One plan of action - or non-action - is to realise that you can live to a ripe old age with stones in your gallbladder. If they are not causing you any distress ("silent stones"), a low-fat, low-refined sugar diet might be all that you require to avoid p ainful gallstone attacks. Up to 30% of people with a painful gallstone episode never suffer another recurrence. Watchful waiting is an appropriate choice - especially after the diagnosis is first made - and if the only distress you feel from your gallsto nes is a small twinge of discomfort every year or two, that might be an acceptable price to pay to avoid surgery.

There are oral medications capable of dissolving small gallstones. However, such a stone-dissolving regimen can be a prolonged process, requiring pills several times daily for months - and which has a 50% rate of the stones re-forming once the medicine h as been discontinued. A faster method, requiring but 24 hours, involves placing a small into the gallbladder, and irrigating with stone-dissolving medications. Your physician can refer you to a specialist skilled in this technique.

Finally, if your gallbladder has become a chronically inflamed, stone-filled, fibrotic little bag, causing frequent episodes of severe abdominal pain, you probably would be better off having it out. Fortunately, the "bad old days" of gallbladder surgery - with its lengthy, painful incision across the right upper quadrant of the abdomen - are essentially over.

Surgically removing a gallbladder through a "keyhole" incision via a laparoscope has made this operation much less risk-filled and uncomfortable. In most cases, it requires only an overnight stay in the hospital.

In some surgical centers, it has become a "daycare procedure," allowing the person to sleep in their own bed at home the same evening of the surgery. Return to work in three to seven days following laparoscopic cholecystectomy is not unusual.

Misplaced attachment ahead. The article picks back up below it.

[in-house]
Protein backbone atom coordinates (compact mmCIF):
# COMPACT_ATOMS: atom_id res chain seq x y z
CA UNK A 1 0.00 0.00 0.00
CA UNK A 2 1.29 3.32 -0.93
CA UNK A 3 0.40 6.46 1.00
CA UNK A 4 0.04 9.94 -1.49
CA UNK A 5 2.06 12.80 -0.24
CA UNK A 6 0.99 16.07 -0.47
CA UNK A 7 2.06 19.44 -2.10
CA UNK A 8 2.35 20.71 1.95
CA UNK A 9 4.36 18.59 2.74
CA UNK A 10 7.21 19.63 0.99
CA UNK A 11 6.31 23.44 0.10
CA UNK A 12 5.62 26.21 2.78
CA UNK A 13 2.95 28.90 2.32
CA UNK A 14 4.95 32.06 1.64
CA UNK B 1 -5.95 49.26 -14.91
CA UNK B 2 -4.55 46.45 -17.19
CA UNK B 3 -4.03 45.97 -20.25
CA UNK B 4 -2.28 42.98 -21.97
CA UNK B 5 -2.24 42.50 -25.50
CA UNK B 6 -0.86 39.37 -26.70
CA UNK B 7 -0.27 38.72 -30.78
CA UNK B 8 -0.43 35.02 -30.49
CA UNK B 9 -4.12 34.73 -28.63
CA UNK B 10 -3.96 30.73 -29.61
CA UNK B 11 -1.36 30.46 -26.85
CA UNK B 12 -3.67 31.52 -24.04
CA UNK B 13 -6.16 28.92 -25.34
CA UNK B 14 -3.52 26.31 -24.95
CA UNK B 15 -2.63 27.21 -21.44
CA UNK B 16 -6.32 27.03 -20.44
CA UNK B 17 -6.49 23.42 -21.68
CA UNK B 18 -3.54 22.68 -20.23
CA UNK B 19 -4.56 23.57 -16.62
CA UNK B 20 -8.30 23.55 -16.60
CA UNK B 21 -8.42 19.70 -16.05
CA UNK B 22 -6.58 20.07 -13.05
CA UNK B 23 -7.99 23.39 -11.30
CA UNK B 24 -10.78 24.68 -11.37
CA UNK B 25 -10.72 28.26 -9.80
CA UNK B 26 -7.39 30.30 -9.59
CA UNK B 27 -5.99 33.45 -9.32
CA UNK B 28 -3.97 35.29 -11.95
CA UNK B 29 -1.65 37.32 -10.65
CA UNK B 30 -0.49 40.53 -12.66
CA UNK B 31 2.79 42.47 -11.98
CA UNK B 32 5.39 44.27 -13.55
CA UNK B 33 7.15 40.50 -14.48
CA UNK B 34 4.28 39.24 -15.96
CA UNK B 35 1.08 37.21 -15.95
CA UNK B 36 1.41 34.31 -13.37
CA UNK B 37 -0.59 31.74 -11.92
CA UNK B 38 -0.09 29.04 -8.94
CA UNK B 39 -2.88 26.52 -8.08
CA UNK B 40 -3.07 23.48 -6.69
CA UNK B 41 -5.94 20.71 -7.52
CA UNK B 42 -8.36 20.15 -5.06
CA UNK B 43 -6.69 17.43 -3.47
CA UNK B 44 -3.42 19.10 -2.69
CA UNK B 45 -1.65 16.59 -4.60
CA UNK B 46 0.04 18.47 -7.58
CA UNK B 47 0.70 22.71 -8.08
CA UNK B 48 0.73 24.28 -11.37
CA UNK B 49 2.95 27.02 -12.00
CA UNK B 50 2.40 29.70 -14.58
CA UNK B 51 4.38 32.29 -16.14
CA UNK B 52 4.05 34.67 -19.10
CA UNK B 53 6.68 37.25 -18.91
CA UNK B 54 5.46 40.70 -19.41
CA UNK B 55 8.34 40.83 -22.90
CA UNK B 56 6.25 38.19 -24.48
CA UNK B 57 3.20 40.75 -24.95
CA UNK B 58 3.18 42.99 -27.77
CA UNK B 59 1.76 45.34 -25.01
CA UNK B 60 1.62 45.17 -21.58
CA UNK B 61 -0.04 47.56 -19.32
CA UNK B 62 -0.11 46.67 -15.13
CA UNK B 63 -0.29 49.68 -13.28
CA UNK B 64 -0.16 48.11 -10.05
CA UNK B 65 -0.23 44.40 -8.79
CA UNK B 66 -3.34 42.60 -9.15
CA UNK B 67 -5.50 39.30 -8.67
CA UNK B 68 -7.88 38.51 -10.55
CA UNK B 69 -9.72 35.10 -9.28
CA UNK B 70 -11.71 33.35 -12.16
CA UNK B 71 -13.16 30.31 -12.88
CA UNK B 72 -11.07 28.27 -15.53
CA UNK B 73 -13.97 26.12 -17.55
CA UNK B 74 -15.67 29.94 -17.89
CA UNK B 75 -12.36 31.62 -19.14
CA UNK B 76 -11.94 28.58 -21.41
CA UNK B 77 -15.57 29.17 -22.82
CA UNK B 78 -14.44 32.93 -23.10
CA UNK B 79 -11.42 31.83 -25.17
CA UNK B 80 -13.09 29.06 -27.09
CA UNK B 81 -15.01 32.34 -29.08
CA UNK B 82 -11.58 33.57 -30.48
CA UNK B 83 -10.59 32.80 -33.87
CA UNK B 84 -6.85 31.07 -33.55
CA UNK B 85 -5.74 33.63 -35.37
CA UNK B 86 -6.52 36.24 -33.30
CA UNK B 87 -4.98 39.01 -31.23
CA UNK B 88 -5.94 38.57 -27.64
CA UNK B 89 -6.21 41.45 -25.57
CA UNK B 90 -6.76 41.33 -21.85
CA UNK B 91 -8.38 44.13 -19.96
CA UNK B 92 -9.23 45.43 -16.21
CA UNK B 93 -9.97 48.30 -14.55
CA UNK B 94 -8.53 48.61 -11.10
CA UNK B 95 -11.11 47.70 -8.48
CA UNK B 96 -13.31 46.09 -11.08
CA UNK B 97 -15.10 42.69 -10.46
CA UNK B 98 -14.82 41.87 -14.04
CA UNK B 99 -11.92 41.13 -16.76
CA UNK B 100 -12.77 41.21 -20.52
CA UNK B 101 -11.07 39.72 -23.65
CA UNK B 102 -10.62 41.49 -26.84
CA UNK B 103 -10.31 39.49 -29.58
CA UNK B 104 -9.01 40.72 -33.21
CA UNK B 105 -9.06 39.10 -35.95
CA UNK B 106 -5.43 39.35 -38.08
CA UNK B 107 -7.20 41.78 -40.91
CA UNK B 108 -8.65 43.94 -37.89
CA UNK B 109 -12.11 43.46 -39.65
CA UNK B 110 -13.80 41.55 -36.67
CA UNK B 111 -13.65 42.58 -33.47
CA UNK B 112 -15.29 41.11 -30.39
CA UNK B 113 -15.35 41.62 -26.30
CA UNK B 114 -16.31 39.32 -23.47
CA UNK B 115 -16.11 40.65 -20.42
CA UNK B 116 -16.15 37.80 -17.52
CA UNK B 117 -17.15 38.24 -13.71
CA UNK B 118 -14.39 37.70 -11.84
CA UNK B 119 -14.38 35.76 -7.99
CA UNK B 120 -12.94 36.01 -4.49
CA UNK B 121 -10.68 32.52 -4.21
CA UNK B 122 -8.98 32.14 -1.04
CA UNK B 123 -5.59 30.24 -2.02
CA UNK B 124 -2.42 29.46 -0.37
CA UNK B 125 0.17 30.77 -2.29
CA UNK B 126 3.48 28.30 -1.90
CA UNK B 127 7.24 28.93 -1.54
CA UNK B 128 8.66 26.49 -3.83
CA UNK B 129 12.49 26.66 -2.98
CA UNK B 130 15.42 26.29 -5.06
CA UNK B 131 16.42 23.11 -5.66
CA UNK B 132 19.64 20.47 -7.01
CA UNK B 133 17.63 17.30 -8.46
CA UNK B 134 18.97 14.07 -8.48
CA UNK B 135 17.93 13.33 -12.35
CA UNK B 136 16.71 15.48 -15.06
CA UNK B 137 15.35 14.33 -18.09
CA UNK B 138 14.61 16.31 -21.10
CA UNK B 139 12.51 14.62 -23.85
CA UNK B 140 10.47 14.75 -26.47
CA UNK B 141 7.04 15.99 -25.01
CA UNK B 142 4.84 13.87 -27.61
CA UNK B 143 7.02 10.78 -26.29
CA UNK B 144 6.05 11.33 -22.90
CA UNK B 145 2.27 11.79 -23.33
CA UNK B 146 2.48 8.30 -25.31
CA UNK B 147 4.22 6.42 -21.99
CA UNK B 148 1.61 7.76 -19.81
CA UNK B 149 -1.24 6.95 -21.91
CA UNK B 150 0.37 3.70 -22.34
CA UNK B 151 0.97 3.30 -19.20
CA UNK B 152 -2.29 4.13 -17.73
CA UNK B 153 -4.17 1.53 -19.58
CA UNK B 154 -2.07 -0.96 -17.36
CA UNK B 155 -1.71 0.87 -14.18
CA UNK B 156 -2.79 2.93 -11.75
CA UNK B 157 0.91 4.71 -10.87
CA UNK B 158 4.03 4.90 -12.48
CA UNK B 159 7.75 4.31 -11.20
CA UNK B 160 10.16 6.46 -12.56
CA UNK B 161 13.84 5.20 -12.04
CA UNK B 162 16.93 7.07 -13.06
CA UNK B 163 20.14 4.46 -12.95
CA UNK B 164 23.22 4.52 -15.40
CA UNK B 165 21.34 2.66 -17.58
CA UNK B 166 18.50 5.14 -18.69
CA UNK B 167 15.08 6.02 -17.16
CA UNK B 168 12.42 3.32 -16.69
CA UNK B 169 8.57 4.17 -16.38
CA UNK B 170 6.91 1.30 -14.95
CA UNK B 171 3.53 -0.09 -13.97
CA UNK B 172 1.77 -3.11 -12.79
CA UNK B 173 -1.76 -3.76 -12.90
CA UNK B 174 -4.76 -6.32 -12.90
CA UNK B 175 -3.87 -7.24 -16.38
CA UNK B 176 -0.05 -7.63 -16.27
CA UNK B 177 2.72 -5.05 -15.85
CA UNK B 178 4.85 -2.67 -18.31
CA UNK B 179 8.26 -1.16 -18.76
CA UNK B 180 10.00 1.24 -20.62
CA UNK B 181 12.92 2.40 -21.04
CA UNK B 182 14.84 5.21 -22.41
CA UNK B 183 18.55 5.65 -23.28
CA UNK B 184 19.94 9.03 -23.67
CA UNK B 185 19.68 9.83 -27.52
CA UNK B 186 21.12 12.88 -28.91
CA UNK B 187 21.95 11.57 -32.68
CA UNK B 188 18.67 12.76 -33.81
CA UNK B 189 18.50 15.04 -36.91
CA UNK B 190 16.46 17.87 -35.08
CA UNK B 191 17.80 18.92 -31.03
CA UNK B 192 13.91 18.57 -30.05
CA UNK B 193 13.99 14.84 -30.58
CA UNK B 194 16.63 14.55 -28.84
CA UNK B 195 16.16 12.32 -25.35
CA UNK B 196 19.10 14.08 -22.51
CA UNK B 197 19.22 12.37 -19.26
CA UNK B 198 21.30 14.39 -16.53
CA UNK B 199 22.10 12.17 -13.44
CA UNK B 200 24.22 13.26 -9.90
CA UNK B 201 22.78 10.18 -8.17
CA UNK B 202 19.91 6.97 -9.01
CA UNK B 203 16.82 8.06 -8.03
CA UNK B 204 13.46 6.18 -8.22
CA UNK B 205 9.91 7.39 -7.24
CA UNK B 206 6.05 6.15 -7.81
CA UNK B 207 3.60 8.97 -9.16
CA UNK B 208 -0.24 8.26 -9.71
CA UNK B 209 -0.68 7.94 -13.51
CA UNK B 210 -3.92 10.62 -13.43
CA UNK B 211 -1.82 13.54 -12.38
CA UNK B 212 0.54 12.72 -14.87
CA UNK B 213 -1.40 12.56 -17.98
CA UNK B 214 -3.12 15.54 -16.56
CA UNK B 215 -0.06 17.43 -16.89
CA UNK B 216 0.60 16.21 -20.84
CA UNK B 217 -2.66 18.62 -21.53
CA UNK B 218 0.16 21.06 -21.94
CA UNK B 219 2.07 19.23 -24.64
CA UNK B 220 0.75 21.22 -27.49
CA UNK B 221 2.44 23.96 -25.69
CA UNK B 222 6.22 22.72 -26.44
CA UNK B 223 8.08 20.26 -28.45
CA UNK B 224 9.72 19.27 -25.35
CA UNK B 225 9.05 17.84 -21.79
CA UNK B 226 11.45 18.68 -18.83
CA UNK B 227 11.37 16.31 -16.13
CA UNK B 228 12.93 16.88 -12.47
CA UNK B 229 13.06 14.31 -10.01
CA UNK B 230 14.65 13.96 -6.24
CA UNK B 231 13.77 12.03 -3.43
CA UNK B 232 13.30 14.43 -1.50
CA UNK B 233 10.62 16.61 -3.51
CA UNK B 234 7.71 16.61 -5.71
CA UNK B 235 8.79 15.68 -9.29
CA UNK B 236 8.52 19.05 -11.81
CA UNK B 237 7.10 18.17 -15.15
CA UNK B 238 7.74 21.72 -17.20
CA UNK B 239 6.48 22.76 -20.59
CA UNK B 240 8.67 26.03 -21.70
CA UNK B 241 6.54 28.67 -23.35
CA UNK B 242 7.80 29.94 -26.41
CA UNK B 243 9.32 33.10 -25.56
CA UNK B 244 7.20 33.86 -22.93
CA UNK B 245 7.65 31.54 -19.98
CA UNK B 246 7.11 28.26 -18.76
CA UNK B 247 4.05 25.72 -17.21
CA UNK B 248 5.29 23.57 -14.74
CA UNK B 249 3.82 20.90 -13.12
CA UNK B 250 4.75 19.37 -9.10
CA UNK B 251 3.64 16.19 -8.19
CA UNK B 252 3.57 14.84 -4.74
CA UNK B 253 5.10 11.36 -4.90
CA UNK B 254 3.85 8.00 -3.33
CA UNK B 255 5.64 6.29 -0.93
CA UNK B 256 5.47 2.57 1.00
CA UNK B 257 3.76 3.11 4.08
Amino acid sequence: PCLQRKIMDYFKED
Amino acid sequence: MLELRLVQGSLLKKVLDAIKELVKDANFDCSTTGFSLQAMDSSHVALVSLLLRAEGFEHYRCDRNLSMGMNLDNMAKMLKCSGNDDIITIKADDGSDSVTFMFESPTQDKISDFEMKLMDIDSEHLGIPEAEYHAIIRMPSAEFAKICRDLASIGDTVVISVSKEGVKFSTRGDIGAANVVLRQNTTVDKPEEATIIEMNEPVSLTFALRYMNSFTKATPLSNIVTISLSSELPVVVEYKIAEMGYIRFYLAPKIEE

(In case you are wondering, the digestive system functions quite well without a gallbladder. The bile, normally stored in the gallbladder between meals, is instead excreted steadily from the liver, through the common bile duct and into the intestine. In the gut, the bile does its work facilitating digestion of fats, and then is absorbed through the intestinal wall and returned, via the bloodstream, to the liver. There it is filtered from the blood and then excreted once again into the intestine - an "en dless loop" system.)

In summary, if you think that you have gallstones, find out for sure. If you do, pay attention to which foods seem to set off the painful episodes, avoid them as best you can, and you and your gallbladder - stones and all - may yet achieve peaceful coexistence. If that is not possible, seek a definitive medical or surgical treatment - but I strongly advise you to stay clear of "snake oil cures."


By Michael Klaper

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Soap is typically made with fat and lye (a base), so I don't think the oil and lemon combination is making soap. Even if there was a base in your system mixing with the oil it would take temperatures well above 98.6°F to make soap. Isn't it reasonable to assume though, that gallstones passing through the duodenum and small intestine (both of which absorb calcium) would be softer or broken up compared to gallstones removed through surgery?